One feature that is common with other software but missing with Drupal is the ability to schedule content.
The Scheduler module fills in this gap by allowing you to create content and have it published and unpublished on any day and time you choose.
These three videos will give you a great introduction to using Scheduler.
These videos are part of a complete class on Scheduler.
On Tuesday, May 20th, Mediacurrent's own Design and Theming Manager, Kendall Totten and Drupal Developer, Derek DeRaps will be leading a webinar with our partners at Acquia on Classy Pannels. This is a session you won't want to miss. For more information, register today!
About the webinar:
AngularJS can be used along with, or more precisely on top of, Drupal fairly painlessly.
In the first part of this Drupal Features guide, you learned why Features is a vital tool for Drupal site builders and developers. We then created a new Feature, which contained a Todo list content type. In this part, you will create a View to display the todo list in a block and add the View to the Feature by recreating it. Views are not the only thing you might add to a feature module. You can add a whole range of components, such as image presets, context and strongarm (for variables) to an existing feature.Tags: FeaturesDrupal Site buildingPlanet Drupal
Earlier this year I helped my friend Samuel bring his used cell phone resell business online using Drupal Commerce. The site is still in maintenance mode while we finish the self-service features, but his staff currently uses it logged in from their various locations as their point of sale system. Knowing the ins and outs of Commerce, I didn't have any problems tailor making an eCommerce application for his business, but I did have one hiccup during deployment that I'd never seen before.
We built Wikiwoo.com on Pantheon, a Drupal Platform as a Service, using a free developer site until it was ready for use in stores. Pantheon really helped us collaborate on the site build, with me doing the coding and configuring while he filled the product catalog. We did everything on the site's dev environment, including letting his partners take a look around to find things worth fixing, until we were ready to go live.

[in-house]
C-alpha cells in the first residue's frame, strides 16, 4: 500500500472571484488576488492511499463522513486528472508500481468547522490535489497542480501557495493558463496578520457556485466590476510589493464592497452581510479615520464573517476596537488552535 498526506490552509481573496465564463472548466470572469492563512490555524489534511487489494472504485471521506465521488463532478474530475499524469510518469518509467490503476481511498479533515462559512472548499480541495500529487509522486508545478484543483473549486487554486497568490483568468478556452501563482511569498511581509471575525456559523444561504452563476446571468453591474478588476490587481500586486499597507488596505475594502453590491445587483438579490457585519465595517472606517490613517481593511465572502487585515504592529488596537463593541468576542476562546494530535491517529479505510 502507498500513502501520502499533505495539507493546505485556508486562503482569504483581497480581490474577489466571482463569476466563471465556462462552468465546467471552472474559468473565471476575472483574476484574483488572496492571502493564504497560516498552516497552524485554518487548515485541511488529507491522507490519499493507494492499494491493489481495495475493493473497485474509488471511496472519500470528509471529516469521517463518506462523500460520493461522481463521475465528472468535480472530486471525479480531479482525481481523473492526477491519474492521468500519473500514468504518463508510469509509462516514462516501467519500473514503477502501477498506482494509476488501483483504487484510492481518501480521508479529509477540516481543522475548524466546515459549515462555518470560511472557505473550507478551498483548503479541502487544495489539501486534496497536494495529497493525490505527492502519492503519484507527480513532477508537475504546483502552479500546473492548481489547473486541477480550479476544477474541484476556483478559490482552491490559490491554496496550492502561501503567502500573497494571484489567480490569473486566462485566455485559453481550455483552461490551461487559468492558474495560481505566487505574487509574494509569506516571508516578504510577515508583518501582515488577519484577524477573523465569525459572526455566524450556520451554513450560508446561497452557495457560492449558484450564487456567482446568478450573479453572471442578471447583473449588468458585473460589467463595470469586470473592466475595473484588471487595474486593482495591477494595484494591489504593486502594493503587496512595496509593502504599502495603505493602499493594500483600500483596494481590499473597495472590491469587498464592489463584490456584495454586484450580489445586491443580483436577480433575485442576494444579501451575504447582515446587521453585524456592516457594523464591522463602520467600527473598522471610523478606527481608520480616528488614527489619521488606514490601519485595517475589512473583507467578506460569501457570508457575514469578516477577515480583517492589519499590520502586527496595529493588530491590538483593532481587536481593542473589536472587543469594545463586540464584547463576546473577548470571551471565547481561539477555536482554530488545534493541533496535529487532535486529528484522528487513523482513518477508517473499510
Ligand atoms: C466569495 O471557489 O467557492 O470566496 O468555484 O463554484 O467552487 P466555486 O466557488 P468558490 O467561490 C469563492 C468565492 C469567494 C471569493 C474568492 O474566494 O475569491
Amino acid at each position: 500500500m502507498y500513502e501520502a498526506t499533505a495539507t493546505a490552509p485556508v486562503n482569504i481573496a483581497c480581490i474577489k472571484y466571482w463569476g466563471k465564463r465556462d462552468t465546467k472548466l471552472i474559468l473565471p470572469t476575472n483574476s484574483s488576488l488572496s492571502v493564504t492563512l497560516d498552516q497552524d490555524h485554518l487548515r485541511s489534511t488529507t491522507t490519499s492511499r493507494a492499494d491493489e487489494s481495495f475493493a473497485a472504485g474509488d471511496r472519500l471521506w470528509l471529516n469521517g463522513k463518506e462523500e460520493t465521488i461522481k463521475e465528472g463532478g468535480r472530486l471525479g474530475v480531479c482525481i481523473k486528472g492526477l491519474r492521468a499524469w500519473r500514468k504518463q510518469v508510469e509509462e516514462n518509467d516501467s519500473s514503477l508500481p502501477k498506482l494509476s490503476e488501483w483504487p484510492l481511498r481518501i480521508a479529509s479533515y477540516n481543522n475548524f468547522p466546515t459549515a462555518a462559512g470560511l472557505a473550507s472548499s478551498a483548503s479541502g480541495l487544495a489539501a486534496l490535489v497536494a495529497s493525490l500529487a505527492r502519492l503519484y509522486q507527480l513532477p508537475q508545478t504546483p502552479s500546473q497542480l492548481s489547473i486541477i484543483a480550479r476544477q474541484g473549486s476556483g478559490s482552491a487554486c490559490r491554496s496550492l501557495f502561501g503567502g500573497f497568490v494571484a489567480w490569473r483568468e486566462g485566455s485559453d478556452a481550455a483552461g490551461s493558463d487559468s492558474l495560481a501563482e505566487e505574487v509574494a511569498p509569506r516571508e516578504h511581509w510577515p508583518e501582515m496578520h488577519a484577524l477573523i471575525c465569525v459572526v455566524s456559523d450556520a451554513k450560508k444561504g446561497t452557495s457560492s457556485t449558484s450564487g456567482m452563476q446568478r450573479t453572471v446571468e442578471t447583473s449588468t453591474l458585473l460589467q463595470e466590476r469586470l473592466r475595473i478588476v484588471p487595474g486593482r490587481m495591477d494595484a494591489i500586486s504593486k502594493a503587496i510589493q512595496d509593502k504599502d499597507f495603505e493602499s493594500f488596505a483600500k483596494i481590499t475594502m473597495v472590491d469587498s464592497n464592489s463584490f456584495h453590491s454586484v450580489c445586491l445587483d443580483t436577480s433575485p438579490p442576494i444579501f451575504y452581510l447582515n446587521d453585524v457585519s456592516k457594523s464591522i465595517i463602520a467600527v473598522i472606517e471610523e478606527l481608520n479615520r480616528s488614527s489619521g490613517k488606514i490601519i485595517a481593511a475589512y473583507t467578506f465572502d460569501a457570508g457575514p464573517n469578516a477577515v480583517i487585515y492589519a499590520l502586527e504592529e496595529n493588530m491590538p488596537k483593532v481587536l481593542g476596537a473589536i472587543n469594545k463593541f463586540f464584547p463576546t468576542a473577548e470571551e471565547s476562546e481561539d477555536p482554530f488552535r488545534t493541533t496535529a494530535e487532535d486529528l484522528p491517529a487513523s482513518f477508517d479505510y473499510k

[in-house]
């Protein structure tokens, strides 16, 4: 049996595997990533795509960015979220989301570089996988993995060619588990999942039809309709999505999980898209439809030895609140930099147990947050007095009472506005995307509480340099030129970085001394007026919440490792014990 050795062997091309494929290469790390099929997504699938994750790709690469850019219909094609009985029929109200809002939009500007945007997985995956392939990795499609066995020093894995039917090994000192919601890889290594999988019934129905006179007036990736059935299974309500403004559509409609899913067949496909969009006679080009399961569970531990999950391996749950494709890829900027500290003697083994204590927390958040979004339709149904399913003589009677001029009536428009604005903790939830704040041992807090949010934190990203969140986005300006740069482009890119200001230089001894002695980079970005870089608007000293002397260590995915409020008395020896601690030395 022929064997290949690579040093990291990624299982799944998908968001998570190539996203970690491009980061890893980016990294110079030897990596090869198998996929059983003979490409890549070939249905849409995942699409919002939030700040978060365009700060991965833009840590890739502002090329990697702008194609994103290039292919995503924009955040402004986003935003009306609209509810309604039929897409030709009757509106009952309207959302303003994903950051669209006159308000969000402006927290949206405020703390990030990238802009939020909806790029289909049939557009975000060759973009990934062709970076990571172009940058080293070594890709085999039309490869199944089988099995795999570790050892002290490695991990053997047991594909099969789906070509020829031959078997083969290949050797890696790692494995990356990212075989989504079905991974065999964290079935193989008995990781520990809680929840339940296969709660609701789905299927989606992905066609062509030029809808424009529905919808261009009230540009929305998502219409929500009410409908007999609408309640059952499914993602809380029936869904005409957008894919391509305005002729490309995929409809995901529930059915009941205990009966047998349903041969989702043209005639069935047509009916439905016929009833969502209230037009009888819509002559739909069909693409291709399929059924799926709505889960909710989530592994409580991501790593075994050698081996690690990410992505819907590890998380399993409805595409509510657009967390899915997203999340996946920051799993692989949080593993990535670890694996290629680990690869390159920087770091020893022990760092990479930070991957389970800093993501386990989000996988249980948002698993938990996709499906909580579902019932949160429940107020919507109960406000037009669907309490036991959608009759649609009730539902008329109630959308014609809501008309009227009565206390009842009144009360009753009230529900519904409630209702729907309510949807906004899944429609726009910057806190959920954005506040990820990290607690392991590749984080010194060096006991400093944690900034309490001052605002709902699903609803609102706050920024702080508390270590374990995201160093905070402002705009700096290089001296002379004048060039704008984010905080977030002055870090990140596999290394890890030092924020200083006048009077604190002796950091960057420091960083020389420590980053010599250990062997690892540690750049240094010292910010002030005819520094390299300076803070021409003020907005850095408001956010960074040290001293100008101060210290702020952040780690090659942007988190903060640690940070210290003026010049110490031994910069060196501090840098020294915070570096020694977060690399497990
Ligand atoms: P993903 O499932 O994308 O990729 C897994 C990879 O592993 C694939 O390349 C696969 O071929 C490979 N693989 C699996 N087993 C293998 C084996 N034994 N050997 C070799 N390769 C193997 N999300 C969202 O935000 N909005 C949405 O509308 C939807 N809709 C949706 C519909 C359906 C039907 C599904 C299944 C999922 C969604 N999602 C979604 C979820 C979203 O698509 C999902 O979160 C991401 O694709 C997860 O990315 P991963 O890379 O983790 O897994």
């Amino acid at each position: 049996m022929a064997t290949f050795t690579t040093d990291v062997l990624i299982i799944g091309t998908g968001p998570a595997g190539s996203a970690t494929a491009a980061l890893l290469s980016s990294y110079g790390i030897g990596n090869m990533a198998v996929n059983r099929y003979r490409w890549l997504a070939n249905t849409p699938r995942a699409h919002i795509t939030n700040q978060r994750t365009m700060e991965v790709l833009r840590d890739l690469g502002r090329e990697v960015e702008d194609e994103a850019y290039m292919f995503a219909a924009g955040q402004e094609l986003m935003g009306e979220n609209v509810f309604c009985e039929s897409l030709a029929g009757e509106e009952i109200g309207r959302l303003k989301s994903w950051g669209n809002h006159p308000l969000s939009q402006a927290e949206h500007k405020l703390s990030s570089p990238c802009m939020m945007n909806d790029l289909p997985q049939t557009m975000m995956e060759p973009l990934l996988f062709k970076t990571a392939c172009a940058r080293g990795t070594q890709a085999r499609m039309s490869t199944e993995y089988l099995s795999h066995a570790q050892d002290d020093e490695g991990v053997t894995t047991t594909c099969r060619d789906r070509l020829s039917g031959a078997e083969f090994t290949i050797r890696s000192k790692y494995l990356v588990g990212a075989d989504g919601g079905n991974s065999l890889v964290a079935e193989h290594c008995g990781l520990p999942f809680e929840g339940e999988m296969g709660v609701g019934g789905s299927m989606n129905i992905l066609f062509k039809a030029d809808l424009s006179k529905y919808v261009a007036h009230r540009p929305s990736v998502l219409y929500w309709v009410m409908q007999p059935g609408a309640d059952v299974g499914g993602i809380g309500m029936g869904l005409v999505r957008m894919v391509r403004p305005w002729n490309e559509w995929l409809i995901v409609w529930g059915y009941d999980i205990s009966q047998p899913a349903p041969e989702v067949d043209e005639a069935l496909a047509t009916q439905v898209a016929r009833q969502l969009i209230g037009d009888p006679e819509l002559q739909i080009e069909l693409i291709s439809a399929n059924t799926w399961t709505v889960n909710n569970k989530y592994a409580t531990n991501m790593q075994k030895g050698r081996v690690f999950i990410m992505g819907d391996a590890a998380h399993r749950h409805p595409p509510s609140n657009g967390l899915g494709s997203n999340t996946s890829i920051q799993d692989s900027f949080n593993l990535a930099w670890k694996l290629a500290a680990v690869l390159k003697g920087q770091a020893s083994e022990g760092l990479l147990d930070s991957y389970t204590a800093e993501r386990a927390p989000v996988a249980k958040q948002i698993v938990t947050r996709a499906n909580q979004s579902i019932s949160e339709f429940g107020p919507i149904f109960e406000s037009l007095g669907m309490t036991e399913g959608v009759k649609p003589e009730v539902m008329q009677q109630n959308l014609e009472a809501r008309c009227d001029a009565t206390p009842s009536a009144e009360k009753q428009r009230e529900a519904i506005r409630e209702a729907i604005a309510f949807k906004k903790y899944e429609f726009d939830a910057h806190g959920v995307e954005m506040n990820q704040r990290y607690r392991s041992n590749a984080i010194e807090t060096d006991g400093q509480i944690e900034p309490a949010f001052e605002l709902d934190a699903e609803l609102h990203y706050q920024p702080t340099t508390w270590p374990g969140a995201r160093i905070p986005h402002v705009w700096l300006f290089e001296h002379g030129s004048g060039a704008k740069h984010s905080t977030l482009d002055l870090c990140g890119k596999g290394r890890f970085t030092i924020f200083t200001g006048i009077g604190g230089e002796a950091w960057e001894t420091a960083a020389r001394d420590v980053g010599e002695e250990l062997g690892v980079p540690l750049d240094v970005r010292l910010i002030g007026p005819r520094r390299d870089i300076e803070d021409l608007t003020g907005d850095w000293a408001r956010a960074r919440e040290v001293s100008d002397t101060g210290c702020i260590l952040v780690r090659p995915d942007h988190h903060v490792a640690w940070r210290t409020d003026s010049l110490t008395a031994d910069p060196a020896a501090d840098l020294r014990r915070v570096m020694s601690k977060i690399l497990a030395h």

One of the last things I did to prepare for the launch was update the auto_increment value of the commerce_order table to account for the number of orders they processed in the previous year and a half. However, we weren't really migrating old eCommerce data, so I just expected the first order on the new site to start where we wanted and we'd watch them grow from there. A quick test showed it working as expected, so I deleted the dummy orders and sent him a link to upgrade the account to a paid plan to take it live.
Unfortunately, when I went back to the site the next day, I saw that orders were being created with IDs starting back at 1. I knew there was nothing in Commerce that would effect such a change, so I hit up Pantheon support and got a quick confirmation that nothing they do would intentionally reset auto_increment values either.
Sidebar: I really should emphasize quick. Any time I've ever contacted Pantheon support, they've responded right away. "Groovy," said Josh Koenig in this particular instance when we nailed down what was happening. "Groovy," I say to Pantheon's customer service.
It turns out what I experienced was a result of InnoDB's treatment of auto_increment values. The auto_increment counter is only stored in memory, not on disk, and it is recalculated on server startup. InnoDB simply looks for the highest used ID and sets the counter to the next value, explaining why my order IDs shrunk back down to 1 after I cleared out all of our dummy orders.
In our case, it was the upgrade from a free account to a paid account that restarted the database server, triggering the reset of the counter. However, with cloud based Platforms as a Service, I imagine there are other scenarios where an expected alteration to an auto_increment value is apparently "lost" on migration between environments or builds. This is probably mostly an eCommerce issue with respect to Drupal sites, as merchants often want or need order IDs to account for historical sales, but perhaps the tip can save someone else a bit of head scratching.
To get around my issue, I simply reset the auto_increment to where I wanted it to be, created a cart order for myself, and waited for a real order to be created before deleting my dummy order.
Problem solved, it's been fun to watch the order count grow from there.
Photo credit: Max Barnes
In the presentation, I'll basically be covering how Server Check.in uses Drupal and Node.js to deliver a simple, fast, and stable server monitoring service. During the course of the presentation, I'll touch on why and how Server Check.in was built, how Ansible is used to maintain the infrastructure, and the effectiveness of lightweight marketing, blogging, and 'low end box' servers.